INDIANAPOLIS — Jimmie Johnson and his family took every precaution to avoid the coronavirus.
They washed their hands frequently, diligently followed face-mask guidelines and even left their home in Charlotte, N.C., for less densely populated Aspen, Col.
And yet the NASCAR Cup Series driver and his wife, Chani, still tested positive for the illness this week. Johnson became the first driver in any NASCAR series to test positive, and he pulled out of Sunday’s race at Indianapolis Motor Speedway, ending his streak of 663 consecutive Cup starts.
“We’re being very responsible in our home and trying to self-isolate, but at the same time, we have to parent on top of their (children’s) fears,” the seven-time Cup champion said Saturday by Zoom from Colorado.
The Johnsons have two daughters, Genevieve, 9, and Lydia, 6. Both girls tested negative, Johnson said.
He and Chani are OK, Johnson said, “but for a 9-year-old and 6-year-old, it’s hard. We can’t feed them. We’re heartbroken to see the fear in their eyes.”
Johnson was in Indianapolis on Wednesday and returned to Aspen. He was supposed to return to Indianapolis on Saturday. He didn’t have an inkling anything was wrong until Friday.
Though Chani had been experiencing seasonal allergy symptoms in the early summer mountain air and Johnson, 44, was using his routine prescription medicine to confront his seasonal allergies, nothing seemed out of the ordinary.
Chani Johnson, a “rule follower” her husband said, went for a coronavirus test because of the allergies. Her results came back positive Friday morning, and Johnson and their daughters immediately went to be tested.
“It would be very easy right now to get bummed out,” said Johnson, who already announced he would retire as a full-time driver at the end of this season. “But if it wasn’t for Chani’s diligence to do the right thing, we’d be going on with life as normal, and who knows who we could have come in contact with and infected.”
Doctors believe Chani already has endured the worst of the illness. Johnson, who said he has had only a tickle in his throat, appears to be asymptomatic.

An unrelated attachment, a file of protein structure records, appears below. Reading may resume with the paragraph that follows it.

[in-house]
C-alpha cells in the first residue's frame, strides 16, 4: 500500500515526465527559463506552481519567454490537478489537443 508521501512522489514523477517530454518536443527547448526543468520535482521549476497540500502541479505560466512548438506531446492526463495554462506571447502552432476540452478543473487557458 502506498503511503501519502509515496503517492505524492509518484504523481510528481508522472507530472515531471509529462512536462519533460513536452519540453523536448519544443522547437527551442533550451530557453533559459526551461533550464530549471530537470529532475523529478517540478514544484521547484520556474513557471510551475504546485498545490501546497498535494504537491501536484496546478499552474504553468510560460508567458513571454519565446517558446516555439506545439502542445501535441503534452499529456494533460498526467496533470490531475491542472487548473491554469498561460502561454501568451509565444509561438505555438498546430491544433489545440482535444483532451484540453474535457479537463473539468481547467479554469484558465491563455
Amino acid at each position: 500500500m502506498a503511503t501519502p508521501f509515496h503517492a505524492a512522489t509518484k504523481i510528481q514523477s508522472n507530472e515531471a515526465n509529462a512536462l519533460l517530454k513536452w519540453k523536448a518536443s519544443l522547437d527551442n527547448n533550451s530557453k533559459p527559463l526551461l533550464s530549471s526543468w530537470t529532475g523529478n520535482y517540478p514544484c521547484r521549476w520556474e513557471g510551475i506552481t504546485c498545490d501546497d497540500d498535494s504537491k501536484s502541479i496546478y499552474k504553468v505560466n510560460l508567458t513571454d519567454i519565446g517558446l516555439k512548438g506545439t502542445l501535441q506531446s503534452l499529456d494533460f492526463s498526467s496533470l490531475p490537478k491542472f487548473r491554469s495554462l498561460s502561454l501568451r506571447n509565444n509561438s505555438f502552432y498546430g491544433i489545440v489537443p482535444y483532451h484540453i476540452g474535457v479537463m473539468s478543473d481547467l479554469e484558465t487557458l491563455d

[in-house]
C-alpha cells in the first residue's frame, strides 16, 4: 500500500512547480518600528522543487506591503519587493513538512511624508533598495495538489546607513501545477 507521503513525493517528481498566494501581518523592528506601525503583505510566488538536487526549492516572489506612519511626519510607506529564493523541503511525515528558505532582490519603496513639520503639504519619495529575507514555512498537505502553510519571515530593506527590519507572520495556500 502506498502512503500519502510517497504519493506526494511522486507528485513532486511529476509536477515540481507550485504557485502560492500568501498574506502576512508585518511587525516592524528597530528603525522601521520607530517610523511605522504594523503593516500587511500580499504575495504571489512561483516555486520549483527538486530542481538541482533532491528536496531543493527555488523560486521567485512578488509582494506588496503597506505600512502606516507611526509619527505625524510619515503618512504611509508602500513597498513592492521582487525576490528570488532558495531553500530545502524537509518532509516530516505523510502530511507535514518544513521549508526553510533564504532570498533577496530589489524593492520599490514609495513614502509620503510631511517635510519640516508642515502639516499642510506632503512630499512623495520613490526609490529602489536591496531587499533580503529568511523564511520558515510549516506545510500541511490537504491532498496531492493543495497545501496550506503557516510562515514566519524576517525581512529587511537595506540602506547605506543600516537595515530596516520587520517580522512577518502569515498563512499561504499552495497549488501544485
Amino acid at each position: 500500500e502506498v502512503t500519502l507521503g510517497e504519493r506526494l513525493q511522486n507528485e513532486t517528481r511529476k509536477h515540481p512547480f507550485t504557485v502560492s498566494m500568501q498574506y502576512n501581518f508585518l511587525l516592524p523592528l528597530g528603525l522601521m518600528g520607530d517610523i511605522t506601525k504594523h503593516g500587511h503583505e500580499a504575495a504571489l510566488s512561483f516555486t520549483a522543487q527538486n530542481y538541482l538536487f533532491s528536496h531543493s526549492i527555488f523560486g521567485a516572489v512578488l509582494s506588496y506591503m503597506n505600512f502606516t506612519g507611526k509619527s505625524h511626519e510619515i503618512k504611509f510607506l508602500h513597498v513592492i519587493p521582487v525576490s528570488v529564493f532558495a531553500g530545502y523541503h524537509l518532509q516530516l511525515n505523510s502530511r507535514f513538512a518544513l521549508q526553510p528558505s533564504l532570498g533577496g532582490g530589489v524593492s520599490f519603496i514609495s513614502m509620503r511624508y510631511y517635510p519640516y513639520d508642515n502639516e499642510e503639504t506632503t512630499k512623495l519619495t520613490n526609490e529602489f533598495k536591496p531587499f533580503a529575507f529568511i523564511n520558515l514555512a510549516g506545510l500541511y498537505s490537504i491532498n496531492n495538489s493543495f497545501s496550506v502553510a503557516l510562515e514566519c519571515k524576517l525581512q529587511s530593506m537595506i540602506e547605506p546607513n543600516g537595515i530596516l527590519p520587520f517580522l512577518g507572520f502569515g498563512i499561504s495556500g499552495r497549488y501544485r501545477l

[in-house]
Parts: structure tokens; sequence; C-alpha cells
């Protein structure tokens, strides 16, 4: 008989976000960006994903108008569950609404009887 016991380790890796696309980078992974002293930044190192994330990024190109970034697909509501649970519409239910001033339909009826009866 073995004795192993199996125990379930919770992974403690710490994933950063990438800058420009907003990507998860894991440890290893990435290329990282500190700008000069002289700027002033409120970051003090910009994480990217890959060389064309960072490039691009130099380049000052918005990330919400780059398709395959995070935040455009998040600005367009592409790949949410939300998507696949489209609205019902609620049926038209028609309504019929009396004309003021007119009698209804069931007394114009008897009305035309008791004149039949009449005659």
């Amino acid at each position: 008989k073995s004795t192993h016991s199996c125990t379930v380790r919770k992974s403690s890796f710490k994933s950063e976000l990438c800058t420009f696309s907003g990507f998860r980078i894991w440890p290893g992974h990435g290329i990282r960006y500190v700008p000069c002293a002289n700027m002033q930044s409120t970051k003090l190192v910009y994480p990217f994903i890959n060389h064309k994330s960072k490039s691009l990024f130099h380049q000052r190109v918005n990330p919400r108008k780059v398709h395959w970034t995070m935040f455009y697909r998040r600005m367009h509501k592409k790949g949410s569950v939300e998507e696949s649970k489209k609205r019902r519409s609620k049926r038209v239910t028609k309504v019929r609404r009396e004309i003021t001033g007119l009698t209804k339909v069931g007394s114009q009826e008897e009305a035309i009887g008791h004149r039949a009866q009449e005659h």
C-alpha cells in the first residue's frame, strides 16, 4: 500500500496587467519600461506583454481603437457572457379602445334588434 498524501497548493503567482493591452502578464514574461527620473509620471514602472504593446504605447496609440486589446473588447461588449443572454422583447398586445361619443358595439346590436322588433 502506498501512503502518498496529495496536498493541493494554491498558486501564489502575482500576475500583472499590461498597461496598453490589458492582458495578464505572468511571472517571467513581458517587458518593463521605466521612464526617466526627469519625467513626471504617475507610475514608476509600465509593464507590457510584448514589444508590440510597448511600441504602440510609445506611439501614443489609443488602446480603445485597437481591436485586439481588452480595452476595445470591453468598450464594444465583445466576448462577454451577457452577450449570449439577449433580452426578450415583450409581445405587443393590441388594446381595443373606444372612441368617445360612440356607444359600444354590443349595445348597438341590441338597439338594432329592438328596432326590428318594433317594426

But the ramifications reverberate around the racing community.
Johnson said he has spoken with representatives from the Centers for Disease Control and Prevention as part of a contact tracing initiative and continues to seek out answers on a litany of questions. One thing he’s not certain about is a positive test for antibodies he said he received early in the pandemic.
“I was warned by my physician then that although I did test positive for the antibodies, there’s a 20 percent chance that it’s incorrect,” Johnson said. “On top of the fact that they don’t know what the antibodies mean. Still today, I don’t know what they mean.
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“Once I clear this and go back into life, I assume I still need to be very cautious and I could be re-infected once again. There are just so many questions regarding this virus and what means what. I still don’t have clarity. The longer I get into this and the more issues I deal with, the more questions I have.”
He can’t return to racing until he’s free of symptoms and has two negative tests in a 24-hour span. Justin Allgaier will replace Johnson in Hendrick Motorsports’ No. 48 Chevrolet for the Big Machine Hand Sanitizer 400, and one team member — the mechanic in charge of Johnson’s cockpit — has been quarantined because he’s the only Hendrick employee to have come into close contact with the driver.
“Purely out of precaution, the interior mechanic was the one person we could identify who had contact with Jimmie or his suit or whatever,” said Jeff Andrews, the team’s vice president of competition.
NASCAR president Steve Phelps said on NBC the series is hopeful Johnson can be back by next Sunday’s Cup Series race at Kentucky Speedway. The series does not test for the coronavirus, and Phelps did not indicate that Johnson’s positive result would change that.
“I think the protocols have actually worked really, really well for us,” Phelps said. “Obviously, it is unfortunate that Jimmie is going to be out of the car this weekend. I think if you look at the procedures that we have in place and the policies that we have in place, really, to protect the drivers, the crews, our own officials and anyone who is working at the race track — the number of positive tests that we’ve had has been so, so far and few and far between.”
Johnson is the first NASCAR driver to test positive since the sport resumed in May after it suspended its season following a March 8 race. Two teams have confirmed that shop-based employees who do not travel to the track have had positive tests.
NASCAR announced Friday it would give Johnson a playoff waiver, making him playoff eligible if he earns one of the 16 spots or if he ends a three-year victory drought and finishes in the top 30 in points. Johnson is 12th in the standings, 63 points inside the playoff picture.
Back at the mountain home, other adjustments are being made.
Johnson plans to watch NASCAR racing on television for the first time since he became a Cup regular in 2002 while trying to figure out how to celebrate the holiday weekend and a birthday with the children.
“We’re very scared to be around them and interact with them, not to mention my oldest has her birthday coming up on (Tuesday),” he said. “We’re going to be celebrating inside our house, but it’s really been tough for our kids to grasp.”
— By MICHAEL MAROT
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